But, in a little while, the doctor came in to talk with me. The nurse had convinced her that I was lucid enough to be able to understand and remember (and I do, to this day) everything she might tell me. She was almost giddy as she explained that yes, I was still pregnant. There was a possibility that the spotting I was having was still the beginning stages of a miscarriage. But, the possibility was just as good that I could be having twins! It was too early to know, and I would have to wait a week for another sonogram to show anything.
Needless to say, I had emotional schizophrenia that whole week. Let’s see, we are either having NO baby, or TWINS? Are you kidding me?? The waiting was the WORST. I was recovering from surgery. I was up, I was down. And . . . the spotting continued.
There was one morning that it was the worst yet, and I was convinced that I had truly miscarried. As I climbed back into the bed and began to process the finality of it, I began to cry, and to cry out to the Lord:
Well, I guess this is it, Lord. After all this, it’s done. I am really upset, really disappointed, and so very, very sad. I guess I might as well give up any hope I had of this working out. I guess we are not going to have a baby after all. It’s obvious that…
And then the Lord spoke.
“What’s obvious, Susan? There is nothing here that is definite. You thought your pregnancy was over when you went into surgery. But that wasn’t the end of the story, was it?”
Well . . . um, no . . . but all this bleeding? How can that be good? How can that work out? All the signs are pointing to a miscarriage.
“My Dear One, why are you getting all caught up in ‘signs’? ‘Signs’ are not important. What about Lazarus? ‘Signs’ didn’t matter with him—he had been dead for three days! But that wasn’t the end of that story either, now was it?” (See John 11:1-44.)
Well, that’s true, Lord.
“So why are you so upset? Don’t look for outward signs to give you an accurate picture of what I’m doing. That is not how I work. I am much bigger than anything you can see. I am the One in control here. And nothing is impossible for Me.”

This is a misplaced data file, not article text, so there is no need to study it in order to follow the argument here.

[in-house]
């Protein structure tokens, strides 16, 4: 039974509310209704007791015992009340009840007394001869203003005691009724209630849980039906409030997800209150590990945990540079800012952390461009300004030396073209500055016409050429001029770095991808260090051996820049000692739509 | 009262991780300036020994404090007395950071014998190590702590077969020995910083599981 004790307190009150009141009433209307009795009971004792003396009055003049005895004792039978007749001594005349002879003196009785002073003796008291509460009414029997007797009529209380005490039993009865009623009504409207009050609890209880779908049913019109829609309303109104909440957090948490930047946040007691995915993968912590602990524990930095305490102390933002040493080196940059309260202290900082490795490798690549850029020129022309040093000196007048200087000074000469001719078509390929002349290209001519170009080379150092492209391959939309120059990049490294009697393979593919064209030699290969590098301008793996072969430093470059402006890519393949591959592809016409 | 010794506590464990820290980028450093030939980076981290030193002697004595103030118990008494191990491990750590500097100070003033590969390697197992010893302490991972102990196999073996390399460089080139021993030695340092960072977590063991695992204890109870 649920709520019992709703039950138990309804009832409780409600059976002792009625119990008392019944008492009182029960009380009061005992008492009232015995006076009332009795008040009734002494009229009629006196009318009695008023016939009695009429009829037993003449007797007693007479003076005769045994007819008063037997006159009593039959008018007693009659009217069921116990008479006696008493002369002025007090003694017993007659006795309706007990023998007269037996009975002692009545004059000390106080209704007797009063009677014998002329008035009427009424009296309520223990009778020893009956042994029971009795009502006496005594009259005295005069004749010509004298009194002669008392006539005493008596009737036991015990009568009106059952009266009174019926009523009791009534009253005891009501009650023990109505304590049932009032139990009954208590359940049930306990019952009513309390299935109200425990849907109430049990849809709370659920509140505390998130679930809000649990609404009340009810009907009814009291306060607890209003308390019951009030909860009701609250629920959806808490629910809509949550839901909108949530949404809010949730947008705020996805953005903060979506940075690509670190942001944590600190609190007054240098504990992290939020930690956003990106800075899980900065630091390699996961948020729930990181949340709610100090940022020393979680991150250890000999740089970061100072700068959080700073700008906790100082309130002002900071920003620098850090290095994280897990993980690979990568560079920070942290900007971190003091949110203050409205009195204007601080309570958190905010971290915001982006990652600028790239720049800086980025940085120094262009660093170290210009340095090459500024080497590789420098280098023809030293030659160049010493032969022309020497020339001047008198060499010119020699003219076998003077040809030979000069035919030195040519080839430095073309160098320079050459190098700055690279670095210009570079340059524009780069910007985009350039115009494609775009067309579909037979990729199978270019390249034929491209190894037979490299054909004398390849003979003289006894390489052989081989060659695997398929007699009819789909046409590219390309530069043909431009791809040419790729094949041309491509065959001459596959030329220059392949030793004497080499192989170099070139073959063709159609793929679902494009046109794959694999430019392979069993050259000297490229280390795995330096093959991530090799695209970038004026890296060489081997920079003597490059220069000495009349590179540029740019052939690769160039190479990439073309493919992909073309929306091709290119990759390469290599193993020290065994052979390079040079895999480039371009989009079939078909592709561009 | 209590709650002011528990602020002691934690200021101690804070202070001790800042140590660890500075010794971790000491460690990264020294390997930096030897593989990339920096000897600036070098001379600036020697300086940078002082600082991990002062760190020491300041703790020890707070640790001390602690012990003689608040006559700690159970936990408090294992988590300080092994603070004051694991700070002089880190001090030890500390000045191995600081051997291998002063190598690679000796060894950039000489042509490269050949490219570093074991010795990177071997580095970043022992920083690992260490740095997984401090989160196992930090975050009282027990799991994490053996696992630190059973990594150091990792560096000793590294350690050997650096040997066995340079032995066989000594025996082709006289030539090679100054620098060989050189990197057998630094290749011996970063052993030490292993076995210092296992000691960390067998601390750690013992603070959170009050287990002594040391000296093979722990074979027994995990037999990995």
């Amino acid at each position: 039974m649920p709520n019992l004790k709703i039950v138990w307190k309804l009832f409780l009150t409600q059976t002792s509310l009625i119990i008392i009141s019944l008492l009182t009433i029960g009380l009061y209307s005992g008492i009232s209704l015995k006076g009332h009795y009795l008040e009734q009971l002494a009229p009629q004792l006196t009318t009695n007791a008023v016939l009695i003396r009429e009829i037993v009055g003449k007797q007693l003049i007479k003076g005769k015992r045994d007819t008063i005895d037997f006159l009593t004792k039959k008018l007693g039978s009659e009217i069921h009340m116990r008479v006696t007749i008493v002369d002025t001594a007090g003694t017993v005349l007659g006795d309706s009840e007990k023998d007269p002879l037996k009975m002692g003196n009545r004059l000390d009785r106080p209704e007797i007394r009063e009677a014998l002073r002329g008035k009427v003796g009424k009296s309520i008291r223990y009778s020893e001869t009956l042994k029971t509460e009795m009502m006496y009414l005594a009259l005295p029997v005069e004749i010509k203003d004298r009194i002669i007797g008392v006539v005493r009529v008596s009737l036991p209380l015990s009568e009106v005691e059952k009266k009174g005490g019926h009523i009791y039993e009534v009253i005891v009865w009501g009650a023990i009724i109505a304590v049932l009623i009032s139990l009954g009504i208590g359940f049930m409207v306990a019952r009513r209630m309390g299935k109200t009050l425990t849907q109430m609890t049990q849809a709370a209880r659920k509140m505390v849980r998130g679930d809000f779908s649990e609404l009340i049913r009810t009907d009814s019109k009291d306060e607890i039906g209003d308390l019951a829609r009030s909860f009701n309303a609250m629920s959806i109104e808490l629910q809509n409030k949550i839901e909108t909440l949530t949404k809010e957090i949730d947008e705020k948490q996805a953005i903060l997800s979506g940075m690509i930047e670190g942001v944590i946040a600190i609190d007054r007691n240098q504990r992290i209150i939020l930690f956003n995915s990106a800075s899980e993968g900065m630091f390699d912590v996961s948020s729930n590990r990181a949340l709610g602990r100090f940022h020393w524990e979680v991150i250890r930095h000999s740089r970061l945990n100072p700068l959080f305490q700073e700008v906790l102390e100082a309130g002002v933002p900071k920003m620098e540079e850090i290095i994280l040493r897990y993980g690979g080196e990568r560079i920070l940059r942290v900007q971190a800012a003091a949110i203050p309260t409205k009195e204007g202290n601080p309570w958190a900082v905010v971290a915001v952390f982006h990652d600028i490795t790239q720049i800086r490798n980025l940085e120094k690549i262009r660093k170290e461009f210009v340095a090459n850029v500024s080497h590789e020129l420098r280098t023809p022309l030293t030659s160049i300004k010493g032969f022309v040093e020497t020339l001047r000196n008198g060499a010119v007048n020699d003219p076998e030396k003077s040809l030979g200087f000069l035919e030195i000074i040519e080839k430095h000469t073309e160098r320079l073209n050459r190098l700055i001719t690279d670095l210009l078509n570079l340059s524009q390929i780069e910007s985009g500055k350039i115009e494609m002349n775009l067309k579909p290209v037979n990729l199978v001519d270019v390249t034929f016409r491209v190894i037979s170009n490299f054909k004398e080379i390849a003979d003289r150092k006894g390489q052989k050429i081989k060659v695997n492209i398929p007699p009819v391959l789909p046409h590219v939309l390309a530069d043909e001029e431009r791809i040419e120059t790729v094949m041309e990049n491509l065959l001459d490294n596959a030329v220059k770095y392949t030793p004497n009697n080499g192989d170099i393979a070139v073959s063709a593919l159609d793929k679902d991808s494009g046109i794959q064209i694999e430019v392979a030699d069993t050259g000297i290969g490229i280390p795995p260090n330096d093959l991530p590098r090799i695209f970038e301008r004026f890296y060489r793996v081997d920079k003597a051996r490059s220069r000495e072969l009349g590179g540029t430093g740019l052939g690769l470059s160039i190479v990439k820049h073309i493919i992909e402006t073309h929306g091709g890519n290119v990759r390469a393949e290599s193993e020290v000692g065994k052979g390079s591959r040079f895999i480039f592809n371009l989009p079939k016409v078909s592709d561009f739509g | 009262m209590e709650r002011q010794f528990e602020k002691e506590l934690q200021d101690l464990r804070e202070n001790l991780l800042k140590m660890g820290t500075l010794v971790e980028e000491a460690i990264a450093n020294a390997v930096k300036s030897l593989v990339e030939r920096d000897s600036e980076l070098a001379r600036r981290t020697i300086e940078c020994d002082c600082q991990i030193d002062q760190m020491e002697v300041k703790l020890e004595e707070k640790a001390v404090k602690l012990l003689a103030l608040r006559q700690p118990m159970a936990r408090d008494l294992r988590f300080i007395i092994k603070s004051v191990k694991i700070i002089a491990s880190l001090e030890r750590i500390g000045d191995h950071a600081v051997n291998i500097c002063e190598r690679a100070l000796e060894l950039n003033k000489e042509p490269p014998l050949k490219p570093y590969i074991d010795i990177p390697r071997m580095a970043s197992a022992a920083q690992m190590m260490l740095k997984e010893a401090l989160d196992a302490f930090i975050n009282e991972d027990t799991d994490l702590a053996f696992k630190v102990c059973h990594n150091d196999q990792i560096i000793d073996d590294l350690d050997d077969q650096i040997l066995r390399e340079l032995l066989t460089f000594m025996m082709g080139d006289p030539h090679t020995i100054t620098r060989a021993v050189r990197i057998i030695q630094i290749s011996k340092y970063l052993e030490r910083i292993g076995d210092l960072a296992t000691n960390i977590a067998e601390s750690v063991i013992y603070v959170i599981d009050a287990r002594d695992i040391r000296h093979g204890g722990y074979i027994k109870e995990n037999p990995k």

I LOVE hearing from the Lord, and I love when He reminds me of His power and His truth! I didn’t know for sure if this was Him telling me that He was going to save my pregnancy or not, but I was just thrilled to hear His voice reminding me that He was there, and that He was taking care of things.
A few days later, we went to the doctor’s office for THE sonogram—the one that would tell us whether we were having no baby at all, or if it might be twins. Wow. I was so nervous, but so excited at the same time. As I waited for the sono tech to come into the room, I had a strange peace in my heart about what was to come.
As the tech moved the wand gently over my post-op belly, I closed my eyes and squeezed Rex’s hand. And then the tech said, “I see a little baby with a healthy heartbeat!” I don’t think I even realized I had been holding my breath until it audibly escaped my lips with a burst of laughter and joy. Relief and renewed peace washed over me. Just one? “Yes, just one.”
The remains of an empty second sac were visible on the sonogram, which indicated that the other baby, one of the twins, was gone. The spotting was from the miscarriage of that one little twin, but in spite of the fact that my body had gone through a miscarriage and surgery in the past week, the other little baby was holding his own, healthy and strong. There was some sadness over the loss of the one, and I dealt more with that grief later, but the joy and thankfulness in our hearts over the life of the one remaining child was overwhelming! I was still pregnant, and I was going to have a baby! Thank You, Lord!
Lesson learned? There are no “telltale” or obvious signs in our lives or in our world that cannot be pre-empted by God. He is Sovereign. His will prevails no matter what statistics say, no matter what doctors say, no matter what x-rays or lab work or sonograms say, no matter what scientists or other professionals say, and no matter what any outward appearance might tell us. If we get caught up in all those other things, if we allow ourselves to be distracted by appearances, we take our focus off the One who holds our world—our very lives—in His hands, and we forget that nothing is impossible with Him.
And as my sweet friend looks over her PET scans, and visits with her doctor who presents disheartening statistics for her cancer, I hope she can turn a blind eye and a deaf ear to those things, look into her Father’s eyes, and listen to Him gently whisper, “I hold your world in my hands. Nothing—no, NOTHING—is impossible for me.”
Maybe you need to listen for those words today too.